Vaccination is one important way to keep our population healthy. Beyond vaccines, many Canadians rely on novel medical treatments to stay healthy, and being able to access new medicines is critical. The reality is that less than one in five new innovative medicines launched globally are available to Canadian patients on public plans. Of the available medicines, Canadian patients are waiting twice as long for access following Health Canada’s approval compared to patients in most of Canada’s peer countries. Access to health care is a collective responsibility, calling for highly coordinated and collaborative action by public and private stakeholders alike. Canada must be globally competitive, planning for and enabling rapid access to innovations and ensuring appropriate integration within our healthcare systems. The benefits of these advancements can only be realized if they are made accessible when and where they are available.

Leveraging Healthtech and Innovation in the Life Sciences Sector

We also have an incredible opportunity with the introduction of health technology that can change how patient care is delivered. With the rise of artificial intelligence, the increasing development of ground-breaking digital health solutions, and the advancement of more accurate diagnostic testing, Canada must ensure it is keeping pace with the rapid rate of innovation for our collective benefit. To keep pace with such innovations and with other jurisdictions, Health Canada will need to continue to evolve the regulatory framework, guidance, and policies to address innovative advancements and continue to be forward-thinking.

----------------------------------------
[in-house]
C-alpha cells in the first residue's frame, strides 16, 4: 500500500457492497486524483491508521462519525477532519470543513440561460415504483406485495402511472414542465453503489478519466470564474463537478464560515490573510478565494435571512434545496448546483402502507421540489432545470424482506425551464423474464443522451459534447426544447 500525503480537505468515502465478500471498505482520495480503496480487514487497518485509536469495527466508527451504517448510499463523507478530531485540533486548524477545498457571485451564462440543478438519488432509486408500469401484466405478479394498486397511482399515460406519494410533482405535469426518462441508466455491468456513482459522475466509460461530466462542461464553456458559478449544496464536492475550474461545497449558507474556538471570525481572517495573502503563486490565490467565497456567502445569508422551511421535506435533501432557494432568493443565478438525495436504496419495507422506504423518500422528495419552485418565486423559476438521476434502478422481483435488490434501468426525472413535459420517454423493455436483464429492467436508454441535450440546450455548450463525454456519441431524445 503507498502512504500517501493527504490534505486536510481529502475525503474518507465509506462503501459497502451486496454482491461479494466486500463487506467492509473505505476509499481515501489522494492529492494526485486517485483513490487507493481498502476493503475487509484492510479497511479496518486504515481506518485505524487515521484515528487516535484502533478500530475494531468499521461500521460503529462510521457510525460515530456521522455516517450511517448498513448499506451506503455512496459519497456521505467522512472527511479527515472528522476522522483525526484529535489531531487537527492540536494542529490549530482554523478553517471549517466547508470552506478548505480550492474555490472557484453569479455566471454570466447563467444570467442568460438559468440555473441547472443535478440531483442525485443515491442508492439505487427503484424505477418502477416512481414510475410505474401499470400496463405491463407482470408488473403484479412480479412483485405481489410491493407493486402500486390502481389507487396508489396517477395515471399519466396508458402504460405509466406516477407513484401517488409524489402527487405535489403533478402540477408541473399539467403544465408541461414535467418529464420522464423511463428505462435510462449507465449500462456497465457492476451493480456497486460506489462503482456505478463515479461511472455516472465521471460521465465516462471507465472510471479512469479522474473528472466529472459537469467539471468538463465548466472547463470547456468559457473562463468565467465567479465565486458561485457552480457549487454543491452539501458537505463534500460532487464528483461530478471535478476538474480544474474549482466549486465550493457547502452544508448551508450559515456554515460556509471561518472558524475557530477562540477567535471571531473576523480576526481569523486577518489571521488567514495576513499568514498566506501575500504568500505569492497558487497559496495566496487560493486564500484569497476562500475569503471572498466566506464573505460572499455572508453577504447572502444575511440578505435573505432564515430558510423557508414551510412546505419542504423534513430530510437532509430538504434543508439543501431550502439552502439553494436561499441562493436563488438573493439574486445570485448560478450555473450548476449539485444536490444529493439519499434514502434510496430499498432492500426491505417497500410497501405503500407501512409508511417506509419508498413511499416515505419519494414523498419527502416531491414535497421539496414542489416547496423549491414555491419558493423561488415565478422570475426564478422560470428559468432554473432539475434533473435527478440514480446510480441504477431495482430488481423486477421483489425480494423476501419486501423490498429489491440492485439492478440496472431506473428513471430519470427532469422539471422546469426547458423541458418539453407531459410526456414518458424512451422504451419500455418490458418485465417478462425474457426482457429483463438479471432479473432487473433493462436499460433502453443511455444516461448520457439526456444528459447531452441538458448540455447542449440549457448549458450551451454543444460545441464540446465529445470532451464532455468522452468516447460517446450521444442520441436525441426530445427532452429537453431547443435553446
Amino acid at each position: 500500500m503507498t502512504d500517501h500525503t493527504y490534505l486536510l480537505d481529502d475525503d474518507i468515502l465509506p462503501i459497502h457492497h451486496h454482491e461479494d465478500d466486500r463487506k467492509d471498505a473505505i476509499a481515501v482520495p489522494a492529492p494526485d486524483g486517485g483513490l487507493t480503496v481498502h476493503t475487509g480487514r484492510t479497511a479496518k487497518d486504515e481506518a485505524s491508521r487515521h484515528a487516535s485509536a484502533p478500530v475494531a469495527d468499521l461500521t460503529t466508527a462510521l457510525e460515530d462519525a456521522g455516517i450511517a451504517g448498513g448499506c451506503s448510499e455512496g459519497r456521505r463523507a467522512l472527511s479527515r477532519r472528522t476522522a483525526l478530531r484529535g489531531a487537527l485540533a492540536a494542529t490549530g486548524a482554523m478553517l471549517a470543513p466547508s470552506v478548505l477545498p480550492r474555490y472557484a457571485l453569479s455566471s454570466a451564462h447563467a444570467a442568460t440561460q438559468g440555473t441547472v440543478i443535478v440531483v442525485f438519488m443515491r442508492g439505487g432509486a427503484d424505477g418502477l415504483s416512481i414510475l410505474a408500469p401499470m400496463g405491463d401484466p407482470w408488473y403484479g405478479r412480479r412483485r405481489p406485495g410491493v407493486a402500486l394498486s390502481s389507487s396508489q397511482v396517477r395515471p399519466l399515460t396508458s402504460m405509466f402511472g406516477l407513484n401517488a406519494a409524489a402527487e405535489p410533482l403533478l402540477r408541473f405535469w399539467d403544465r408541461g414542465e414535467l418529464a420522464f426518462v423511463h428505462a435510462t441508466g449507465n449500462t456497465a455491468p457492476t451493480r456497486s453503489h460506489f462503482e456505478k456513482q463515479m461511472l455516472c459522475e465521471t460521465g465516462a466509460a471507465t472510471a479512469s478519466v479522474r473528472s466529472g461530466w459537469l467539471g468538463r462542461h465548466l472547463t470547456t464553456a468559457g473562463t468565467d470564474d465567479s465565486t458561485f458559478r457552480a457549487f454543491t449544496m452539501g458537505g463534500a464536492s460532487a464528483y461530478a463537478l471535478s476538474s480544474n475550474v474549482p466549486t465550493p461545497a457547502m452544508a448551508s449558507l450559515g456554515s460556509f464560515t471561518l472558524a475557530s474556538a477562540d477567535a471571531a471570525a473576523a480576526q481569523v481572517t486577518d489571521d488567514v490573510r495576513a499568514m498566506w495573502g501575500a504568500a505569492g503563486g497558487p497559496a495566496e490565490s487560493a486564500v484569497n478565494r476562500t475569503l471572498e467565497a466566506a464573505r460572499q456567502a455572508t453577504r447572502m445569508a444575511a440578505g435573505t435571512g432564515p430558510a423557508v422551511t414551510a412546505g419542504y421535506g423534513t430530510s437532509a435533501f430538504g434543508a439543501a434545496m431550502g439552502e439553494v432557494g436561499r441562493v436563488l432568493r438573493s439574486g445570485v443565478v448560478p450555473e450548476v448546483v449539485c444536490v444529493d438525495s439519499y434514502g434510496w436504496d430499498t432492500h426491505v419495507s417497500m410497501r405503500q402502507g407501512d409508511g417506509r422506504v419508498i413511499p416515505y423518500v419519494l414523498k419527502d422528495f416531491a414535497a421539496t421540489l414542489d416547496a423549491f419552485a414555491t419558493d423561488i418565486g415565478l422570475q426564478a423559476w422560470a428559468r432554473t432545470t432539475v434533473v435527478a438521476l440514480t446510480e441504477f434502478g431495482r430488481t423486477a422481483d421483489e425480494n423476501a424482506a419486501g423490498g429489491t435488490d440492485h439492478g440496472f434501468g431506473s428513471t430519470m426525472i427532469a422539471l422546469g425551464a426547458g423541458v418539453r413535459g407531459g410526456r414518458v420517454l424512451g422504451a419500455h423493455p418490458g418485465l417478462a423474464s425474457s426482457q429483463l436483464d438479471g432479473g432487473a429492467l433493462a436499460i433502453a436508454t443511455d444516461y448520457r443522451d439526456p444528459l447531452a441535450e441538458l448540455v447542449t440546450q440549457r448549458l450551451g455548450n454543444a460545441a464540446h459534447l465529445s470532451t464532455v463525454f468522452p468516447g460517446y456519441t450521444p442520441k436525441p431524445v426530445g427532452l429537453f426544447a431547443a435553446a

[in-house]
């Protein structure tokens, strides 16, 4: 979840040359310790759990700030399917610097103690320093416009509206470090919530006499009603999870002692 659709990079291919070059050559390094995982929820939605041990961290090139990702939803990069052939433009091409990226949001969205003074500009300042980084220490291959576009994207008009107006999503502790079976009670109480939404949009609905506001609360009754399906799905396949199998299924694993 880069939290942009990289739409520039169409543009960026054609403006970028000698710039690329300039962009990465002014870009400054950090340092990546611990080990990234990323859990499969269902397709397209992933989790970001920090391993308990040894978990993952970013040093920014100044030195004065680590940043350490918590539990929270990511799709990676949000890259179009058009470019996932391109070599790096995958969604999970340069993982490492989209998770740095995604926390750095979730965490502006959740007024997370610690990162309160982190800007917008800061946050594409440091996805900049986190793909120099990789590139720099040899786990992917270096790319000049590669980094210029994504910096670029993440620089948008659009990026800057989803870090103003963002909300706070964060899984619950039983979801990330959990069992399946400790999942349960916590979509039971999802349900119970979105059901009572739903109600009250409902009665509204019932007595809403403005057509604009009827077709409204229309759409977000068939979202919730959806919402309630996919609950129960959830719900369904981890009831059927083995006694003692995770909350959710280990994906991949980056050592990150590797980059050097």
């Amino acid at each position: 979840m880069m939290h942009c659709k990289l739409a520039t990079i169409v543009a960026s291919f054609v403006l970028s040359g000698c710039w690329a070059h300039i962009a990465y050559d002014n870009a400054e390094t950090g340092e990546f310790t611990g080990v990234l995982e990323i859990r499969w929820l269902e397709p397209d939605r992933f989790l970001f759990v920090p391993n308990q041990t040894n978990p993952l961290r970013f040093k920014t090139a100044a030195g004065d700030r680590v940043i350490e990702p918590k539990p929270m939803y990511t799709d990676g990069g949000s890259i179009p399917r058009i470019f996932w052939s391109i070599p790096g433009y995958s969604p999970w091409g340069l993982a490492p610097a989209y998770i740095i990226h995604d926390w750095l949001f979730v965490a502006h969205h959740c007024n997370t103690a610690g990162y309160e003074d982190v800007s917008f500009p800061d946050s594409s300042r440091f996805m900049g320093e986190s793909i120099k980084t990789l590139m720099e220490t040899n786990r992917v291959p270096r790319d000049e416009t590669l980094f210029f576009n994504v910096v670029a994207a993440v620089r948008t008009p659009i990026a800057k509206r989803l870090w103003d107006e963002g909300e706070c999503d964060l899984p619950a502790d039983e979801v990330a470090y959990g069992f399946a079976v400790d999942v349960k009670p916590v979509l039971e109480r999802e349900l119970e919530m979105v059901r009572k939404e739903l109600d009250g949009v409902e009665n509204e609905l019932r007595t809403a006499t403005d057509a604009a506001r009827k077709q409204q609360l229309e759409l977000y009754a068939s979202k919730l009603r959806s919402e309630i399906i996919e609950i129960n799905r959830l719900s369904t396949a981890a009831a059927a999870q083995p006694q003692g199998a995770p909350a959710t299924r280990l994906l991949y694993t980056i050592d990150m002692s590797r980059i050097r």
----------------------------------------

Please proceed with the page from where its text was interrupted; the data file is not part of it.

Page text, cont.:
“To keep pace with such innovations and with other jurisdictions, Health Canada will need to continue to evolve the regulatory framework, guidance, and policies.”

COVID-19 clearly highlighted the importance of scientific developments that will help benefit Canadian patients, and the importance of collaborating with academic scientists, patient advocacy groups, governments, other biopharmaceutical companies, and healthcare professionals. Companies in the life sciences sector worked tirelessly and made substantial investments to scale and accelerate our research and discovery efforts. Pro-market and pro-innovation policies are critical to help drive and sustain local investment in a world where jurisdictions can and do compete for capital and talent. 

How Canada’s Life Sciences Sector Can Win

Life science research. Technicians using micro pipette

Canada already has many key ingredients in place to become a world leader in health research and innovation. We have a diverse population, a strong public health system, and a world-class collection of scientific talent and medical expertise. For Canada to lead in life sciences in the coming years, we must focus on the following three areas of priority:

  1. Collaboration with industry
  2. Enabling innovation through a best-in-class regulatory system
  3. Investing in research and development (R&D) and talent

1. Collaboration in the life sciences sector

Collaboration between industry, academia, and governments results in a stronger research and development ecosystem and facilitates more rapid development of new medical innovations. We can never take this for granted. Leveraging the collective advantage of partnerships across sectors is imperative. Information from government should be shared efficiently with the scientific community so that we are better positioned for any future health emergencies. Governments must prioritize funding towards a pipeline of skilled research and talent to strengthen the life sciences sector and ensure resiliency for years to come. Fostering partnerships leads to medical innovation and in turn, improved global health.

2. Improving the Regulatory System